The Poetical Register, and Repository of Fugitive Poetry for ..., Volume 7

Front Cover
F. and C. Rivington, 1812
 

What people are saying - Write a review

We haven't found any reviews in the usual places.

Contents


Other editions - View all

Common terms and phrases

Popular passages

Page 534 - Therefore all seasons shall be sweet to thee, Whether the summer clothe the general earth With greenness, or the redbreast sit and sing Betwixt the tufts of snow on the bare branch Of mossy apple-tree, while the nigh thatch Smokes in the sun-thaw; whether the eave-drops fall. Heard only in the trances of the blast, Or if the secret ministry of frost Shall hang them up in silent icicles, Quietly shining to the quiet Moon, DEJECTION.
Page 335 - I sang, amid a slavish band : And when to whelm the disenchanted nation, Like fiends embattled by a wizard's wand, The Monarchs...
Page 233 - As though he had no wife to pine for him, No God to judge him! Therefore, evil days Are coming on us, O my countrymen! And what if all-avenging Providence, Strong and retributive, should make us know The meaning of our words, force us to feel The desolation and the agony Of our fierce doings?
Page 534 - ... mid cloisters dim, And saw nought lovely but the sky and stars. But thou, my babe! shalt wander like a breeze By lakes and sandy shores, beneath the crags Of ancient mountain, and beneath the clouds, Which image in their bulk both lakes and shores And mountain crags: so shalt thou see and hear The lovely shapes and sounds intelligible Of that eternal language, which thy God Utters, who from eternity doth teach Himself in all, and all things in himself.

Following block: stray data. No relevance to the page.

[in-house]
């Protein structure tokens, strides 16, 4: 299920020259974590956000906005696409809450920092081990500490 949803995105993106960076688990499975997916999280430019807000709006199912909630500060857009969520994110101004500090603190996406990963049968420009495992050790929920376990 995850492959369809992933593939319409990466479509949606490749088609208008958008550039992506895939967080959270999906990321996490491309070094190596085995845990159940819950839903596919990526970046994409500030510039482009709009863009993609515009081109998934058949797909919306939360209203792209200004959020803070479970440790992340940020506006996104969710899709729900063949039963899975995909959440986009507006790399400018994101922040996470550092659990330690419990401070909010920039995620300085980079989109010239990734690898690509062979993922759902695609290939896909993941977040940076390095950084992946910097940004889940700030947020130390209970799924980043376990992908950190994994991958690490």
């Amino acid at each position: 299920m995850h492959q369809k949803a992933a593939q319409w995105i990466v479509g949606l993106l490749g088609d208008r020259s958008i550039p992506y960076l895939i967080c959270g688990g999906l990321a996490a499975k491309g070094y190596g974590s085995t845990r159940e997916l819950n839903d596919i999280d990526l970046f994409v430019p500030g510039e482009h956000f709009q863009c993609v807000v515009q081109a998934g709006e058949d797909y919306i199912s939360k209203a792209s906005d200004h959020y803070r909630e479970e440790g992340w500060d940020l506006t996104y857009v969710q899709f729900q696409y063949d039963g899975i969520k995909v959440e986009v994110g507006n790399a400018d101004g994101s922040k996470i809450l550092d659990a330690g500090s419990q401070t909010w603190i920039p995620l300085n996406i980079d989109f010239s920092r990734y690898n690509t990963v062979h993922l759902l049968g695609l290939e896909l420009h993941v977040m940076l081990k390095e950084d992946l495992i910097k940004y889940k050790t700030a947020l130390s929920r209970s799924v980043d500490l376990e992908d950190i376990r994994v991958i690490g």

Page 534 - In the great city, pent mid cloisters dim, And saw nought lovely but the sky and stars. But thou, my babe, shalt wander like a breeze By lakes and sandy shores, beneath the crags Of ancient mountain, and beneath the clouds...
Page 334 - Yea, every thing that is and will be free! Bear witness for me, wheresoe'er ye be, With what deep worship I have still adored The spirit of divinest Liberty.
Page 532 - With all the numberless goings on of life, Inaudible as dreams ! the thin blue flame Lies on my low-burnt fire, and quivers not; Only that film, which fluttered on the grate, Still flutters there, the sole unquiet thing. Methinks, its motion in this hush of nature Gives it dim sympathies with me who live, Making it a companionable form, Whose puny flaps and freaks...
Page 336 - The Sensual and the Dark rebel in vain, Slaves by their own compulsion! In mad game They burst their manacles and wear the name Of Freedom, graven on a heavier chain!
Page 533 - To watch that fluttering stranger! and as oft With unclosed lids, already had I dreamt Of my sweet birth-place, and the old church-tower, Whose bells, the poor man's only music...
Page 308 - The qualities rare in a bee that we meet, In an epigram never should fail : The body should always be little and sweet, And a sting should be left in its tail.

Bibliographic information